The energy, utilities and resources (EU&R) sector is one of the few industries where financial control means managing high-value capital assets and equipment, and a large diverse workforce.
Both have a large impact on productivity and profitability. Combine this with a volatile and changing market climate and the need for a solid supporting software implementation becomes crucial.
Colin Beaney, Global Industry Director for Energy, Utilities and Resources at IFS, draws on recent IFS and IDC industry research to pinpoint the key metrics EU&R organizations must be able to quantify, in order to track success right down to every asset, worker and contract.
“There are many areas of common ground across the spectrum of EU&R organizations when it comes to running their businesses,” Beaney said. “Most deal with high volumes of mission critical-capital assets and equipment and most employ a vast workforce which comprises different skill levels, areas of expertise and even specialized contractors.”
Beaney said these common areas have a direct impact on both productivity and profitability, and that looking at business software that supports these key operational areas, the slightest improvement can translate into quantifiable benefits for EU&R organizations—extending asset service life, improving workforce efficiency and boosting their bottom line.
In its 2020 Power and Utilities Industry Outlook, Deloitte said new technologies, evolving customer preferences and the changing competitive landscape are leading many power companies to explore new business models.
“Some models may help utilities further enable the clean energy transition, and some may also provide new revenue sources, but exploring any new business model means being able to accurately measure success and failure,” Deloitte said.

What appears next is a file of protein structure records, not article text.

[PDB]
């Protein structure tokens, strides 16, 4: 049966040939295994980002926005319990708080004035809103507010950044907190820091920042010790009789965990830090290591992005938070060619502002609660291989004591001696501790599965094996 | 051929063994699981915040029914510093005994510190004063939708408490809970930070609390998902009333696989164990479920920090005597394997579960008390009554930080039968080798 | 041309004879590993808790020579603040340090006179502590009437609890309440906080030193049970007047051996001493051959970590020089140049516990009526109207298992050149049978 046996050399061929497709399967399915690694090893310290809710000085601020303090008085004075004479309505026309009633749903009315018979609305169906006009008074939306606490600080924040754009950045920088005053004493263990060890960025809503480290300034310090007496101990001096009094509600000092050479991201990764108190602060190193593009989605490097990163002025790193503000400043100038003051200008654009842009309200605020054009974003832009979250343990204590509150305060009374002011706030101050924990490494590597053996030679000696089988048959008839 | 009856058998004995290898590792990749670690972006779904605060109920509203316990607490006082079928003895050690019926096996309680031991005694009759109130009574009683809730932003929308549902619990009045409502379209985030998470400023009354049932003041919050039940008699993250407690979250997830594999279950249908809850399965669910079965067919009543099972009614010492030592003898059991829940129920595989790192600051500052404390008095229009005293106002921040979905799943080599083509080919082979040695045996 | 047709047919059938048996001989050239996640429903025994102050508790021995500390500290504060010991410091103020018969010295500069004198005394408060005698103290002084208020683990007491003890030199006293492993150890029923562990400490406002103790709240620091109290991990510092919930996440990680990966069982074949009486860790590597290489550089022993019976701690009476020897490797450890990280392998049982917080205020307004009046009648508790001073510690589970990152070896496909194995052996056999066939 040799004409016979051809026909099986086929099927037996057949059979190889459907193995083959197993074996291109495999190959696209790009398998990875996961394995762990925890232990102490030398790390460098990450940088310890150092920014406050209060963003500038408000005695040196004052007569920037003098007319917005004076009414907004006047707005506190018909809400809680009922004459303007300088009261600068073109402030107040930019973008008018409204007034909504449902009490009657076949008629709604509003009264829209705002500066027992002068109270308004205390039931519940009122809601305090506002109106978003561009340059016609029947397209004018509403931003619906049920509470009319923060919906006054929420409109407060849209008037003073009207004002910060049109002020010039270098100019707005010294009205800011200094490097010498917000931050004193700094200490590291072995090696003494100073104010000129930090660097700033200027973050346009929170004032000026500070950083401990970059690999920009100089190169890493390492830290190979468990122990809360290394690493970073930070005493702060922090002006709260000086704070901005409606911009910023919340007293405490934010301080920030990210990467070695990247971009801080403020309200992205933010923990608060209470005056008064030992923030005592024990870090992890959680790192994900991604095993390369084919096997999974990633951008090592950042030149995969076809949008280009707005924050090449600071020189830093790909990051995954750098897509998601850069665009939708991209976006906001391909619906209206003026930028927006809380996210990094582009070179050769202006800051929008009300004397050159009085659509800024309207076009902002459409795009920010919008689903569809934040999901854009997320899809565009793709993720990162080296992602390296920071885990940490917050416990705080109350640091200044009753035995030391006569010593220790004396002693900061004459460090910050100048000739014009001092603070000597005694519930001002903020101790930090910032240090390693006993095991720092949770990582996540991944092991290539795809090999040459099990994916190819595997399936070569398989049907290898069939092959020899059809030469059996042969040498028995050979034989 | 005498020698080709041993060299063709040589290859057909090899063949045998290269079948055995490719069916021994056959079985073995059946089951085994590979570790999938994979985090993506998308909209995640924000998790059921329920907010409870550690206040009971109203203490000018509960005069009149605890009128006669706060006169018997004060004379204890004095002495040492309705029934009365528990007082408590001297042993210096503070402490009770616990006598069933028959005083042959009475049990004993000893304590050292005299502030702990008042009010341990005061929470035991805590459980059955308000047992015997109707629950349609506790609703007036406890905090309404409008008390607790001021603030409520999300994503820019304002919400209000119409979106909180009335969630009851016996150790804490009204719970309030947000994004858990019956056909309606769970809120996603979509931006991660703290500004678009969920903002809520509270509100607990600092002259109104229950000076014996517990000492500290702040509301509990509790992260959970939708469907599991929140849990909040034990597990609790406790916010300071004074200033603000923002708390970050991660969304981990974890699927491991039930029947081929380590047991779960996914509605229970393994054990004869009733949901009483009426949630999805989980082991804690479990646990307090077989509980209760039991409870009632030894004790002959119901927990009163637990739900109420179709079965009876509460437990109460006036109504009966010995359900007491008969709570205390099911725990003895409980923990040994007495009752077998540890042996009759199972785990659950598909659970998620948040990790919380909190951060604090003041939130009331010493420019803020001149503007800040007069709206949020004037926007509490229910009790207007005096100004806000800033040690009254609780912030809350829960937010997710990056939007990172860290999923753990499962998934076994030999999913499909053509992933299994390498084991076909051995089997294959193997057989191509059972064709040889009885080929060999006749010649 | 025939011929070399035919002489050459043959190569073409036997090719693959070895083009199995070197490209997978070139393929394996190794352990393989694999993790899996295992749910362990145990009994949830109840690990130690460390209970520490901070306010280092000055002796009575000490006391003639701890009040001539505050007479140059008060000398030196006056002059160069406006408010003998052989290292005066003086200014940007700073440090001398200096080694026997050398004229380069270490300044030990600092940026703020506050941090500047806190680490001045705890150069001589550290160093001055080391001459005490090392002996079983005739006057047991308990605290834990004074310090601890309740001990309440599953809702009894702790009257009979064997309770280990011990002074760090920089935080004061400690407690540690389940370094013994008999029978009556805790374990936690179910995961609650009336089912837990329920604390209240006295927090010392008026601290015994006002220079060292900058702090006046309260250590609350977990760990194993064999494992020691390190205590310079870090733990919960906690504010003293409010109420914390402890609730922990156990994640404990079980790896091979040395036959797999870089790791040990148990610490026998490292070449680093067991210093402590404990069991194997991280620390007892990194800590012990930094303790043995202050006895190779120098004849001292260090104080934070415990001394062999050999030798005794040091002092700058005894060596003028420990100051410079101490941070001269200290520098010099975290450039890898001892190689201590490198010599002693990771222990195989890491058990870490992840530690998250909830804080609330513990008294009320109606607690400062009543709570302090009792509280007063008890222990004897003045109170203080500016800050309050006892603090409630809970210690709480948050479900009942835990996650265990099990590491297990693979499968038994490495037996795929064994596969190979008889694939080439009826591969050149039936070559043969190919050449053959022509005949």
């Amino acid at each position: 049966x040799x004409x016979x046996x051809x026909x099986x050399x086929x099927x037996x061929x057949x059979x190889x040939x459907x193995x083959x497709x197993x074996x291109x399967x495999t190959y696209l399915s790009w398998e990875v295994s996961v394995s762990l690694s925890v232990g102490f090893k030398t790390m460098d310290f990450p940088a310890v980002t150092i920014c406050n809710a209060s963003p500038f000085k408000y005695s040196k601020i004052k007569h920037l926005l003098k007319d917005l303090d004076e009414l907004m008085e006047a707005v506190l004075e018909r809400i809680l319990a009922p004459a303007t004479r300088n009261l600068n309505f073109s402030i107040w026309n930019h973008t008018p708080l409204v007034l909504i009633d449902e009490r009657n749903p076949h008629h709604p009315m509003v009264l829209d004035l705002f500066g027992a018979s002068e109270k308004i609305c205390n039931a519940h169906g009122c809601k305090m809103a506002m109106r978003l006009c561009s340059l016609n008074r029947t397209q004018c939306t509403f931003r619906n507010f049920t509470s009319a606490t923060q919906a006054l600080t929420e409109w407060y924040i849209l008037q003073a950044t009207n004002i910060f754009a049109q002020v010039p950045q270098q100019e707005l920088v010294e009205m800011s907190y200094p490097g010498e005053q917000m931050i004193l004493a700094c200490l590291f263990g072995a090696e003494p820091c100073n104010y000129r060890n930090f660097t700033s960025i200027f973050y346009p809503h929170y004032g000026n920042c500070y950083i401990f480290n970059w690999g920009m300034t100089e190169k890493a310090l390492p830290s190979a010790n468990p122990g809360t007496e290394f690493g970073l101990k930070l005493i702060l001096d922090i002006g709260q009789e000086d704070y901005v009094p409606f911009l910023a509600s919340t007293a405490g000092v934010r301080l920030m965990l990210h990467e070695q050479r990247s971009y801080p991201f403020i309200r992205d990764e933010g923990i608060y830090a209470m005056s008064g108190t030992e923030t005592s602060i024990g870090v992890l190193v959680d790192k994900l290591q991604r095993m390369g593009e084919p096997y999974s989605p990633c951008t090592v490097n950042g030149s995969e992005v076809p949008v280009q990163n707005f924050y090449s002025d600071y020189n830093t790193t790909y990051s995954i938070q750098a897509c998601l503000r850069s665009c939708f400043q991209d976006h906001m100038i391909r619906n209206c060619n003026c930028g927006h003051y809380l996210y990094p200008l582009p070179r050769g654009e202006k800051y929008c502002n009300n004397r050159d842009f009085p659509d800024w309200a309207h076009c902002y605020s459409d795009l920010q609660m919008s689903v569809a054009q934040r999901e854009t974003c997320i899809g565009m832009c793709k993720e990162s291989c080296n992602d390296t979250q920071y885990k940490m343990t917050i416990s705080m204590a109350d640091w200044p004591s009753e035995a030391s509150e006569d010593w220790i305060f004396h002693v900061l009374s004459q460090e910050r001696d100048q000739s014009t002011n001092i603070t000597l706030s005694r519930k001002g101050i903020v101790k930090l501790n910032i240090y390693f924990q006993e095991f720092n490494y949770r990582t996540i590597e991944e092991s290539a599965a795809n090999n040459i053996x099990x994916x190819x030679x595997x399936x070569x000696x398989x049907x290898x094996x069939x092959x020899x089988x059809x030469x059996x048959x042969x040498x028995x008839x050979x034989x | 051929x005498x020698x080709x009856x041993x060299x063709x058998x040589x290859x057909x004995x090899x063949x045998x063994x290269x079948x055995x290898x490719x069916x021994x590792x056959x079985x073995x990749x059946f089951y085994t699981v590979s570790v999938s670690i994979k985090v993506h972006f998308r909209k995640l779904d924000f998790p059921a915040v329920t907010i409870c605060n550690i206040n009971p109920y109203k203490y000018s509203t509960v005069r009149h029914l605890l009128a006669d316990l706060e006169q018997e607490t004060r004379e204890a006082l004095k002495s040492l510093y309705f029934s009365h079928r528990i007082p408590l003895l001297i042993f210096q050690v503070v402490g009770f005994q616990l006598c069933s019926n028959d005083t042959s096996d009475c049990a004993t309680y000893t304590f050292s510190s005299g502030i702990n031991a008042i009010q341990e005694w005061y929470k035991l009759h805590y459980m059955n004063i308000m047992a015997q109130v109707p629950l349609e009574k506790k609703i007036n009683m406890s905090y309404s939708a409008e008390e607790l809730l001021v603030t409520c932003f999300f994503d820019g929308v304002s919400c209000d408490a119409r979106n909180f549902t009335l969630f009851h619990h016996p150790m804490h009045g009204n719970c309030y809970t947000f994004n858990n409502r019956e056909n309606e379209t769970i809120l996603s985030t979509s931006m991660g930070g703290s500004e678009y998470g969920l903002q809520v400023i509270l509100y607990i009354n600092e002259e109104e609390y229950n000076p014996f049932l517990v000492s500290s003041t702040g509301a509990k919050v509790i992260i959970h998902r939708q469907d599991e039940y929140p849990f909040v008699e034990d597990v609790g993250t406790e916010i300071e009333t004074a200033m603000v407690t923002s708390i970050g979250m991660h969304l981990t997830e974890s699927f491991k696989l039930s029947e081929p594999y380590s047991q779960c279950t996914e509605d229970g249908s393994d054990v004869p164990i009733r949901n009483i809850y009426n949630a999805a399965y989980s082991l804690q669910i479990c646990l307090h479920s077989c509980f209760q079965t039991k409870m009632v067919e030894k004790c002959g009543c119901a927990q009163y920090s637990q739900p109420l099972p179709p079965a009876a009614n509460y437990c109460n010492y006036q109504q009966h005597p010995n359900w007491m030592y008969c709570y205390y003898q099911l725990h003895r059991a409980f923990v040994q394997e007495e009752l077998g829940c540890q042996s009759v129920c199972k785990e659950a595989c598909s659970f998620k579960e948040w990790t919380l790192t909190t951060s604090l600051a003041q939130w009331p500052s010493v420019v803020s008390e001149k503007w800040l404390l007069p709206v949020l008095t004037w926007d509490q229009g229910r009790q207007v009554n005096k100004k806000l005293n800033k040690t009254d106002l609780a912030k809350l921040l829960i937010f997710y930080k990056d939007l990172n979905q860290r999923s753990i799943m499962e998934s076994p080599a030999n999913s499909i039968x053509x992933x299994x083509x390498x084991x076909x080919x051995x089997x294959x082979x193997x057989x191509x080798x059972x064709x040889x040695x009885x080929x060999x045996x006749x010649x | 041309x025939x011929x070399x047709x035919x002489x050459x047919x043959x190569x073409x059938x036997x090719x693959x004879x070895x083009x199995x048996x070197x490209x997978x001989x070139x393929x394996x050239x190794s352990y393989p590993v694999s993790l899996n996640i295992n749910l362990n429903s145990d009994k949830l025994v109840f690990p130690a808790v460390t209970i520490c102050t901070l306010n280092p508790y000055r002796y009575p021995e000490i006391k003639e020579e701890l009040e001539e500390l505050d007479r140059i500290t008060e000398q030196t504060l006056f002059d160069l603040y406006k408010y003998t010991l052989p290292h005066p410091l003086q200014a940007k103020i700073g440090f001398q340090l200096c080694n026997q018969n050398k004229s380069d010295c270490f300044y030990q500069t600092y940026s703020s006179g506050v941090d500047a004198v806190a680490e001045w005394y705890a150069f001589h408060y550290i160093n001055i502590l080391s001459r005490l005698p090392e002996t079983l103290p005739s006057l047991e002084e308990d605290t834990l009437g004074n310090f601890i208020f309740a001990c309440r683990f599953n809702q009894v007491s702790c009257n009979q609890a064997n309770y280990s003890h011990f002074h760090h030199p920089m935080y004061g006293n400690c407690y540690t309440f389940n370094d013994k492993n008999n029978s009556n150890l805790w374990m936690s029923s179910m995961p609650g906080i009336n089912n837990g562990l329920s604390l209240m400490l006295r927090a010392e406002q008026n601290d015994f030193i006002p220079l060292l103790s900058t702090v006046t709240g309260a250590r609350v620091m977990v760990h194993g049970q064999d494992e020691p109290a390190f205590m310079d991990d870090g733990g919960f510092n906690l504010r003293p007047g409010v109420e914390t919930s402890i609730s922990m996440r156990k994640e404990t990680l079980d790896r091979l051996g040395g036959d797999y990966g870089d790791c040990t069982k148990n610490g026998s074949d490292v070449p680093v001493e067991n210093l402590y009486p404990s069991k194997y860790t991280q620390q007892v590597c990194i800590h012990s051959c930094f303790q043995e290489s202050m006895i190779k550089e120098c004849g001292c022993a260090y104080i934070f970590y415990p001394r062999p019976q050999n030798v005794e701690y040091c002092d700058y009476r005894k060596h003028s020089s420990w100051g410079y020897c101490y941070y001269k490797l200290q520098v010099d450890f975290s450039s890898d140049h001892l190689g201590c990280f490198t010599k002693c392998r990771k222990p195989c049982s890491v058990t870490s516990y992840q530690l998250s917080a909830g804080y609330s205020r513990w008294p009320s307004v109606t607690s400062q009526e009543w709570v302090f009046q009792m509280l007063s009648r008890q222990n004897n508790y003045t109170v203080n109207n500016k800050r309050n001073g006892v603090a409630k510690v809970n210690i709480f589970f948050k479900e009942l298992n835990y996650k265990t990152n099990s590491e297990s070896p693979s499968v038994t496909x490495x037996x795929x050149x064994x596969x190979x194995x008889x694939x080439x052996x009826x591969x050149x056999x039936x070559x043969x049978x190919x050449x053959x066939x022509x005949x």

The visibility into these metrics can be provided by enterprise software designed with EU&R operations in mind. IFS is already heavily involved in supporting the business strategies of some of the leading EU&R organizations in North America, including Brookfield Renewable Partners, Trans-Northern Pipelines, Covia Corporation, and Hecla Mining, Deloitte reported.
For this reason, IFS recently commissioned IDC1 to find a comprehensive view of the key areas its EU&R customers have focused on, and the key metrics they have tracked for when deploying enterprise software. Across such a varied industry, this meant working with a number of customers who manage similar pain points, including efficiently managing critical assets, optimizing a large workforce and comprehensively supporting business operations.
From their extensive feedback, it is possible to map out the key focus areas these customers outlined, as well as the quantifiable results they have achieved when addressing them with their enterprise software implementations.
Better asset and equipment management software has already established how EU&R organizations must protect revenue and manage costs while operating and maintaining capital assets. This equipment is expensive to buy, operate and maintain, and is on the front line of many EU&R operations.
This could span organizations that operate ports and relies on complex, modern installations, with fully automated assets to offload and transport containers and bulk goods, to a company in power generation or oil & gas, where assets are directly linked to the safe and reliable operation of a plant.